KIMIHURURA-As the Minister of Finance and Economic Planning, John Rwangobwa, presented the 2011/11 national budget to a joint parliamentary session, several lawmakers took the opportunity to put forward their reactions on the budget. The New Times’ Senior Reporter, Edwin Musoni, followed the session, below are the excerpts.
In the education sector, the government plans to construct over 2,000 classrooms and 5,175 teachers will be hired which will significantly reduce the ration of students per teacher.
This is a good initiative to facilitate teachers, but the budget does not indicate any financial incentives to teachers.
The most impressive thing in this budget is that our economy will grow by 8%, however, revenues collected by districts are only 12 percent of what is supposed to be generated which makes me question where the 8 percent growth is derived from.
In my view, I think the budget should allocate funds meant for proper distribution of electricity and should as well have funds meant for distribution of piped water.
Regarding the education sector, there is much that has been done but there is still a problem of the Nine -year basic education. Graduates who fail to extend their studies because they lack tuition fees.
Government should spend more on building technical schools for the students.
Anne Marie Musabyemungu
As a way of boosting tourism, the government should have allocated funds for construction of roads around the Virunga National Park.
It’s always a good initiative to finance programmes aimed at boosting the welfare of the people, but if the population growth rate continues to increase, we will not achieve what we planned for.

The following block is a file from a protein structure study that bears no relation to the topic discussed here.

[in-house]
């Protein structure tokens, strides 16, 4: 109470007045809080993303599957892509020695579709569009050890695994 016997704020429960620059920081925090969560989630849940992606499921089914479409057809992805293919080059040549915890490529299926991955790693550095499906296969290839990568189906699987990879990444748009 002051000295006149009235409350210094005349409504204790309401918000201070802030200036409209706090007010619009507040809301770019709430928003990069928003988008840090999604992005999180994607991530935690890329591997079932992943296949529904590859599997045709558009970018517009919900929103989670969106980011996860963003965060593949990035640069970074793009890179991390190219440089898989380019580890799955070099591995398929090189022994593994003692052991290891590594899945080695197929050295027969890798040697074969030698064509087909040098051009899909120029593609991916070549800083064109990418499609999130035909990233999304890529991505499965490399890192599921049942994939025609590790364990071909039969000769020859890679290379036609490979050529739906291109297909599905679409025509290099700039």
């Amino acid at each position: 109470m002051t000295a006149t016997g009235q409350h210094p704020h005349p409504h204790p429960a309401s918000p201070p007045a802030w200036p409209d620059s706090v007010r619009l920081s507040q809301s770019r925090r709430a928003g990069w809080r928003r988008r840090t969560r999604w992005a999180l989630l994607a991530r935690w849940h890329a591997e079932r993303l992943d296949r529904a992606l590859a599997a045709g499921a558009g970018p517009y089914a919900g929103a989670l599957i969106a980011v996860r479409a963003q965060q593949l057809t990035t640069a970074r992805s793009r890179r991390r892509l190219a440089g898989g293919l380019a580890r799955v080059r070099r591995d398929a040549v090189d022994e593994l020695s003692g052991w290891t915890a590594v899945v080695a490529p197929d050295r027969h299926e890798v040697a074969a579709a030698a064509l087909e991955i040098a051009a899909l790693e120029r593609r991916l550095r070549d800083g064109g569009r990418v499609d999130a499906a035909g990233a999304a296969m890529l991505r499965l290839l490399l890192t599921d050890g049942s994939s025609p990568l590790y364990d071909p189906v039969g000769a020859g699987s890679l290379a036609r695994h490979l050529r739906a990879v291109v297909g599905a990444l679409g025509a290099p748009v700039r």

For example, doctors end up failing to attend to all their patients appropriately just because they are too many and this also applies to teachers; there is no way a teacher will give quality education while attending to an overwhelming number of children. This is why we should have a budget for population control.
I got concerned when the Minister told us that the cash ratio of banks is 22.3%, but the cash ratio required by the Central Bank is 10%, which clearly indicates that the banks have enough liquidity to offer loans. Also, we were informed that the reserved finances grew from 5.5% to 10.2% which still signals the banks’ capacity to give out loans.
Also, the bank rate as set by the Central Bank usually rotates between 6-10% which means that commercial banks can borrow money from the central bank easily. And my concern is, why don’t these commercial banks reduce their interest rate, which is currently set at 16%?
In the budget document, it is indicated that the private sector is not growing to the expectations, and this is justified by the high interest rate. These banks are making a lot of profits they should decrease the interest rate.